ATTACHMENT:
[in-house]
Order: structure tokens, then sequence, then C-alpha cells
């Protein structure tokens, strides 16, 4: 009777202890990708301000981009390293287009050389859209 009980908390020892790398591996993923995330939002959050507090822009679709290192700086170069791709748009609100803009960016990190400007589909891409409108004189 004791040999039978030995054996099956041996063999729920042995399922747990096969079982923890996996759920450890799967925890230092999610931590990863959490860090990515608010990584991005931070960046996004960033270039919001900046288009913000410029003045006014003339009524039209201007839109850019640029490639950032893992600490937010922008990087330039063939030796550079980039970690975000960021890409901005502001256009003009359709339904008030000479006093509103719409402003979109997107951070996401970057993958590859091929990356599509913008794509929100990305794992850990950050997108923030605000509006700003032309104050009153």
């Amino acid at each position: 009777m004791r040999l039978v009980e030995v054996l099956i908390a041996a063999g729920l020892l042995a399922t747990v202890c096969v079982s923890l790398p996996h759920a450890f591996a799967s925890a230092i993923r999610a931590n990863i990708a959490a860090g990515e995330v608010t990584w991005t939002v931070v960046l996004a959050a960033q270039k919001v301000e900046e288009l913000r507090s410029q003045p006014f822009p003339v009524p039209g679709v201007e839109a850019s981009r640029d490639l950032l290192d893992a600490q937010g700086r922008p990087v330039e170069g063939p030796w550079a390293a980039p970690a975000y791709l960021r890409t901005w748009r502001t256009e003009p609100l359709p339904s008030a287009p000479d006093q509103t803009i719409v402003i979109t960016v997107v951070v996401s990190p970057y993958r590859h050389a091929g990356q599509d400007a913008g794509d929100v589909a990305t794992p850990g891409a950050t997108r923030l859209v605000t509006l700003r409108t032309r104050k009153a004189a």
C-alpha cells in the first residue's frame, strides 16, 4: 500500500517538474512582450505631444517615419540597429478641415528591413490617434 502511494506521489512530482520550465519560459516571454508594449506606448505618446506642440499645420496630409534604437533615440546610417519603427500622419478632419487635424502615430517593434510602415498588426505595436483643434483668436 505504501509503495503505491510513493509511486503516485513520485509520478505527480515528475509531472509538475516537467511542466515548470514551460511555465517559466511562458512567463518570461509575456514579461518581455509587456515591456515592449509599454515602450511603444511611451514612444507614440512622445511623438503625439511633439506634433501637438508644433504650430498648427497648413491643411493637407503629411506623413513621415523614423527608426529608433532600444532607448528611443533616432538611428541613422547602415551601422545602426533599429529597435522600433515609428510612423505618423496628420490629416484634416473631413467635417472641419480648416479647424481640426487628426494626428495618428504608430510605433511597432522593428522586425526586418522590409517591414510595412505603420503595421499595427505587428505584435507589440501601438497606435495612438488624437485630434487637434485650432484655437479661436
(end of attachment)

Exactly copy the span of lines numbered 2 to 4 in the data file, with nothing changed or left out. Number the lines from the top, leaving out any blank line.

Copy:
Order: structure tokens, then sequence, then C-alpha cells
């Protein structure tokens, strides 16, 4: 009777202890990708301000981009390293287009050389859209 009980908390020892790398591996993923995330939002959050507090822009679709290192700086170069791709748009609100803009960016990190400007589909891409409108004189 004791040999039978030995054996099956041996063999729920042995399922747990096969079982923890996996759920450890799967925890230092999610931590990863959490860090990515608010990584991005931070960046996004960033270039919001900046288009913000410029003045006014003339009524039209201007839109850019640029490639950032893992600490937010922008990087330039063939030796550079980039970690975000960021890409901005502001256009003009359709339904008030000479006093509103719409402003979109997107951070996401970057993958590859091929990356599509913008794509929100990305794992850990950050997108923030605000509006700003032309104050009153």
């Amino acid at each position: 009777m004791r040999l039978v009980e030995v054996l099956i908390a041996a063999g729920l020892l042995a399922t747990v202890c096969v079982s923890l790398p996996h759920a450890f591996a799967s925890a230092i993923r999610a931590n990863i990708a959490a860090g990515e995330v608010t990584w991005t939002v931070v960046l996004a959050a960033q270039k919001v301000e900046e288009l913000r507090s410029q003045p006014f822009p003339v009524p039209g679709v201007e839109a850019s981009r640029d490639l950032l290192d893992a600490q937010g700086r922008p990087v330039e170069g063939p030796w550079a390293a980039p970690a975000y791709l960021r890409t901005w748009r502001t256009e003009p609100l359709p339904s008030a287009p000479d006093q509103t803009i719409v402003i979109t960016v997107v951070v996401s990190p970057y993958r590859h050389a091929g990356q599509d400007a913008g794509d929100v589909a990305t794992p850990g891409a950050t997108r923030l859209v605000t509006l700003r409108t032309r104050k009153a004189a």